On one of my mobile sites, I simply store my user's profile images as '1.jpg' in their user folder, and incrementally go from there for any extra pics they upload. This means that whenever they change their profile pic, for example, the file name stays the same.

I've been wanting to take advantage of image caching so that the same old pic doesn't get downloaded over and over again whenever a user's profile is viewed and re-viewed, but at the same time, I want my users' browsers to download the new one if it has changed.

From what I've been reading, it seems that the only way to truly do this is to actually use random file names and keep track of all those file names in the DB, so that you can set a non-expiring cache, while recently-changed pics get pulled again since they have a new file name. The beauty of the way I have them structured up until now, however, is that I can skip the database entirely and access the files directly since their location is predictable.

So my question is, is it worth it for me to change the entire file structure of my site, plus add the DB element, for the benefit of eternal caching and automatic re-downloading upon new upload?

This is a huge undertaking, but if it's deemed worthy, I have no problem moving forward with this drastic change. I just want to make sure this is how the "big boys" do it so that I never have to change the file structure ever again.


3 Answers 3


One commonly used solution is to make your image URLs look something like this:


Here, /path/to/images/1.jpg is the actual URL path of the image, while ?v=123456 is just a dummy query staring tacked onto the end of the URL. The query string can be anything — a version number, a timestamp, a hash of the image content — as long as you change it whenever the image changes, and keep it the same when it doesn't.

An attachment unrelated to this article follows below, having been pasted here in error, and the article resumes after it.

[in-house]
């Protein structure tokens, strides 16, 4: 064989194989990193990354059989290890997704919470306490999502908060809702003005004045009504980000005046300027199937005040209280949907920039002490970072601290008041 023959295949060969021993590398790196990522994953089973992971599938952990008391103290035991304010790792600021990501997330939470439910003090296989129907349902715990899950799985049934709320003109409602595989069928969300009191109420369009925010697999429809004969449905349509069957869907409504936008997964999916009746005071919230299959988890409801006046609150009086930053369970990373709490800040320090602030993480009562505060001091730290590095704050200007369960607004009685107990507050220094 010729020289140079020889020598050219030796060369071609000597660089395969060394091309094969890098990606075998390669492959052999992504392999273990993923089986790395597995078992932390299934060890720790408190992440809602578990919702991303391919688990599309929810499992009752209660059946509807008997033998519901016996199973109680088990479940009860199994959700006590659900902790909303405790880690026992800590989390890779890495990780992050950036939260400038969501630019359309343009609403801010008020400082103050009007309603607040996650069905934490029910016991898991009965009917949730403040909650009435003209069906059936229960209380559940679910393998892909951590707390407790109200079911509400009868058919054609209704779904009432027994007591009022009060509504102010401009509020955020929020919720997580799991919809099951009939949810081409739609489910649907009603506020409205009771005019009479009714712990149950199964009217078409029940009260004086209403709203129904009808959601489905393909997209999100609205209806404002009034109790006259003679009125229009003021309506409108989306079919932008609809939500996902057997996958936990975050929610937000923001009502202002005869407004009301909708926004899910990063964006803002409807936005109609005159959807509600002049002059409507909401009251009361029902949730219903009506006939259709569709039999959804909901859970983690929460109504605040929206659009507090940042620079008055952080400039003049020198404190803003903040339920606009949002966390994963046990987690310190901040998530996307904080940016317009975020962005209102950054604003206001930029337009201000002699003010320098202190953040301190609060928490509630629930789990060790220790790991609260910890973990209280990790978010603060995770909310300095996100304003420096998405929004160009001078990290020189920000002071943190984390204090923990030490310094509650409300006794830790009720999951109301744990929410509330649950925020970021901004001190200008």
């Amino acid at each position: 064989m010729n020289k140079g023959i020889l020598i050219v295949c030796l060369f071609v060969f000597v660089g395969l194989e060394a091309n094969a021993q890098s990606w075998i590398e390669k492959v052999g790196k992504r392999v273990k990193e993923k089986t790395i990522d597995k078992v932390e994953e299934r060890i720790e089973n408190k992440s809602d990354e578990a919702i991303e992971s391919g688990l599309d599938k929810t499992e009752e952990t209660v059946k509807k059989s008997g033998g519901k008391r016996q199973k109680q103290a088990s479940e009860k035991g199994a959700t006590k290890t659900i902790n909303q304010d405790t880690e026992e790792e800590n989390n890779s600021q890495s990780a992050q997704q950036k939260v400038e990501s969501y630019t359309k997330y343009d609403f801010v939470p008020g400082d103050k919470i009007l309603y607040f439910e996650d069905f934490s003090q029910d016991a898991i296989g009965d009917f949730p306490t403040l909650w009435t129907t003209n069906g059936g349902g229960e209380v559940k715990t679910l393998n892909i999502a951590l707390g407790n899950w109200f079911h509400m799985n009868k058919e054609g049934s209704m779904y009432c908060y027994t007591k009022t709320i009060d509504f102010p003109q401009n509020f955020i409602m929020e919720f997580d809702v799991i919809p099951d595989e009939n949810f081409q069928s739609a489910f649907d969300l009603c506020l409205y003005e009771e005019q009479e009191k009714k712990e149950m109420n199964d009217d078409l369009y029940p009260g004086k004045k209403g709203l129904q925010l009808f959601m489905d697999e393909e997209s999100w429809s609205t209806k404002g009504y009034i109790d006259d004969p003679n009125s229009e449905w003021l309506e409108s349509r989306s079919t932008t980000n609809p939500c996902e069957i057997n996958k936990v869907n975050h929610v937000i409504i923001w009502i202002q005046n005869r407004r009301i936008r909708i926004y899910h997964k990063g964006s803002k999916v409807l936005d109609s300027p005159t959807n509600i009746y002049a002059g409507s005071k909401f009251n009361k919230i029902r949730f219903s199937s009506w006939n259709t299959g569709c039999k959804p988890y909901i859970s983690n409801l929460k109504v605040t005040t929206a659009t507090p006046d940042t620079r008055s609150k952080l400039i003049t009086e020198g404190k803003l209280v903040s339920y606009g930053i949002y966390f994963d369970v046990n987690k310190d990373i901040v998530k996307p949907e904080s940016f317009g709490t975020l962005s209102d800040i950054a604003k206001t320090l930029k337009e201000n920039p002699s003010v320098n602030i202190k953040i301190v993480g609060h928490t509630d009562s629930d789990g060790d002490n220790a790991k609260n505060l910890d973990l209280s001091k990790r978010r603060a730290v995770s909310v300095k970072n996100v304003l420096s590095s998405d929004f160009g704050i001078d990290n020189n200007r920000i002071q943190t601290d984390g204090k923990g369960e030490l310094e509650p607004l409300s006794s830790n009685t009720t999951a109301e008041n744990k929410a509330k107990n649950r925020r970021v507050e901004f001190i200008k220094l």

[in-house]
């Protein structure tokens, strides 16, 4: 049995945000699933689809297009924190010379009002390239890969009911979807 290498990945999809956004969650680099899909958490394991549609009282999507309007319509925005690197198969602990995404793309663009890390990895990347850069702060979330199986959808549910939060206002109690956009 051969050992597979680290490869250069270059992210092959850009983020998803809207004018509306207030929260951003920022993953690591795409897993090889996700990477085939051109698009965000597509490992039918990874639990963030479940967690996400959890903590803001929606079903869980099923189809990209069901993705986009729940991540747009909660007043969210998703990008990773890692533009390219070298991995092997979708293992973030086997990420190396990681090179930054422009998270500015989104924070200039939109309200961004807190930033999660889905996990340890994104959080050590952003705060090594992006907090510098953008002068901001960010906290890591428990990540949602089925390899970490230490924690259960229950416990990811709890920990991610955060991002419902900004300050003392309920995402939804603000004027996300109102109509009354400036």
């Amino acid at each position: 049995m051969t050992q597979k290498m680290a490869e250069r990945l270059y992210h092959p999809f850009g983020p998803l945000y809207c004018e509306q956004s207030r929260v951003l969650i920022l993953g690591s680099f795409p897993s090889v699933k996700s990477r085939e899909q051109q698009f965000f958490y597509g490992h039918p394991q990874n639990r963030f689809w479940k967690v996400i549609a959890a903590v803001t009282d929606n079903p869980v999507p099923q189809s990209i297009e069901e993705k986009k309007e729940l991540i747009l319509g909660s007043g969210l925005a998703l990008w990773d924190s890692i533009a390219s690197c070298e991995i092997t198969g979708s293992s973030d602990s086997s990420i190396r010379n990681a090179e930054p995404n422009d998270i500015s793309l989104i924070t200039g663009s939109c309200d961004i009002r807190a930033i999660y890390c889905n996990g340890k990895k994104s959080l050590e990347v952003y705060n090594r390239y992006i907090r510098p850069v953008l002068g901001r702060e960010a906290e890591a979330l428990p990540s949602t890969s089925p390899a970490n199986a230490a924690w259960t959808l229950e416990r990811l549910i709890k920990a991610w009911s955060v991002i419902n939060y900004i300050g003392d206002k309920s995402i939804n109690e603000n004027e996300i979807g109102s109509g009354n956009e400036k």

The trick is that the web server, when asked to serve such a URL, will ignore the query string, since the URL in fact points to a static file. But to the user's browser (and to any proxies in between), URLs with different query strings will be completely different, and so any change to the query string forces the browser to reload the file.

Thus, you can configure your web server to send Expires and Cache-Control HTTP headers to allow indefinite caching, safe in the knowledge that you can force a reload by changing the query string. One way to do that, if you're using Apache with mod_expires, is to put an .htaccess file in your image directory with the lines:

ExpiresActive On
ExpiresDefault "access plus 1 year"

This technique is used by many popular websites. For example, if you look at the HTML source of this very page, you'll find that the style sheet for it is loaded from a URL like this:


Here, the ?v=7cd8ea9d6f1e is a dummy query string just like I described above; you can confirm that by changing it and seeing that it indeed still returns the same file.

  • Also interesting, but how would I keep track of when the file was last modified vs. when the browser first viewed in, in order to determine when I should tell the user's browser to fetch it again (e.g. by changing the query value)? Commented Jul 20, 2012 at 19:31